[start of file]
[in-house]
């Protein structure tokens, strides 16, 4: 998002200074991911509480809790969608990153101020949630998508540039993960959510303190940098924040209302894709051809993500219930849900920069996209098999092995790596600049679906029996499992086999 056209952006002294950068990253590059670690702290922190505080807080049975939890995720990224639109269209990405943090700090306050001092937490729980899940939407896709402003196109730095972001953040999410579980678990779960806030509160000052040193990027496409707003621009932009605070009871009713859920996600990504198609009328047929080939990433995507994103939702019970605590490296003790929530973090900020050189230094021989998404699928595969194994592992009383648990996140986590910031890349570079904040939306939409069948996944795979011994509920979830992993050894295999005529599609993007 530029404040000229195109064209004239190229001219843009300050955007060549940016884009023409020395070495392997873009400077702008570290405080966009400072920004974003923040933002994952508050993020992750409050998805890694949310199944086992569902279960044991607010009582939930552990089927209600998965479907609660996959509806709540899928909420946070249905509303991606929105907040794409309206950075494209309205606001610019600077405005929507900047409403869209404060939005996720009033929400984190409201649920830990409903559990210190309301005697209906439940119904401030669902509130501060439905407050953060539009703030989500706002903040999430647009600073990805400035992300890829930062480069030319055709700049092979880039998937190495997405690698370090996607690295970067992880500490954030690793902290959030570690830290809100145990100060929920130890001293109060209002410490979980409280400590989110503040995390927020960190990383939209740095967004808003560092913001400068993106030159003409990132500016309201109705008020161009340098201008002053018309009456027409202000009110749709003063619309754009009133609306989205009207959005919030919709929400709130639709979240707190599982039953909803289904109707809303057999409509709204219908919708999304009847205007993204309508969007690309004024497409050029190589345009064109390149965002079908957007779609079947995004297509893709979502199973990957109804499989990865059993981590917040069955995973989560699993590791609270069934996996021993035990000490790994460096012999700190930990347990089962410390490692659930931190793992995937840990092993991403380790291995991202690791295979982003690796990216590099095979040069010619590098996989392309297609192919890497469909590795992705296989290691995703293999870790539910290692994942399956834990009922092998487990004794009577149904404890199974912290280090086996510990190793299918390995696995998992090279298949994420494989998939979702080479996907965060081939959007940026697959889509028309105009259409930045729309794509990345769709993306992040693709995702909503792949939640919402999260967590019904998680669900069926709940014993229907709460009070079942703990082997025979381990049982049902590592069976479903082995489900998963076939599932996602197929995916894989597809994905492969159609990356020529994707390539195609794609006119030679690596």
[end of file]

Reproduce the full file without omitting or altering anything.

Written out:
[in-house]
């Protein structure tokens, strides 16, 4: 998002200074991911509480809790969608990153101020949630998508540039993960959510303190940098924040209302894709051809993500219930849900920069996209098999092995790596600049679906029996499992086999 056209952006002294950068990253590059670690702290922190505080807080049975939890995720990224639109269209990405943090700090306050001092937490729980899940939407896709402003196109730095972001953040999410579980678990779960806030509160000052040193990027496409707003621009932009605070009871009713859920996600990504198609009328047929080939990433995507994103939702019970605590490296003790929530973090900020050189230094021989998404699928595969194994592992009383648990996140986590910031890349570079904040939306939409069948996944795979011994509920979830992993050894295999005529599609993007 530029404040000229195109064209004239190229001219843009300050955007060549940016884009023409020395070495392997873009400077702008570290405080966009400072920004974003923040933002994952508050993020992750409050998805890694949310199944086992569902279960044991607010009582939930552990089927209600998965479907609660996959509806709540899928909420946070249905509303991606929105907040794409309206950075494209309205606001610019600077405005929507900047409403869209404060939005996720009033929400984190409201649920830990409903559990210190309301005697209906439940119904401030669902509130501060439905407050953060539009703030989500706002903040999430647009600073990805400035992300890829930062480069030319055709700049092979880039998937190495997405690698370090996607690295970067992880500490954030690793902290959030570690830290809100145990100060929920130890001293109060209002410490979980409280400590989110503040995390927020960190990383939209740095967004808003560092913001400068993106030159003409990132500016309201109705008020161009340098201008002053018309009456027409202000009110749709003063619309754009009133609306989205009207959005919030919709929400709130639709979240707190599982039953909803289904109707809303057999409509709204219908919708999304009847205007993204309508969007690309004024497409050029190589345009064109390149965002079908957007779609079947995004297509893709979502199973990957109804499989990865059993981590917040069955995973989560699993590791609270069934996996021993035990000490790994460096012999700190930990347990089962410390490692659930931190793992995937840990092993991403380790291995991202690791295979982003690796990216590099095979040069010619590098996989392309297609192919890497469909590795992705296989290691995703293999870790539910290692994942399956834990009922092998487990004794009577149904404890199974912290280090086996510990190793299918390995696995998992090279298949994420494989998939979702080479996907965060081939959007940026697959889509028309105009259409930045729309794509990345769709993306992040693709995702909503792949939640919402999260967590019904998680669900069926709940014993229907709460009070079942703990082997025979381990049982049902590592069976479903082995489900998963076939599932996602197929995916894989597809994905492969159609990356020529994707390539195609794609006119030679690596």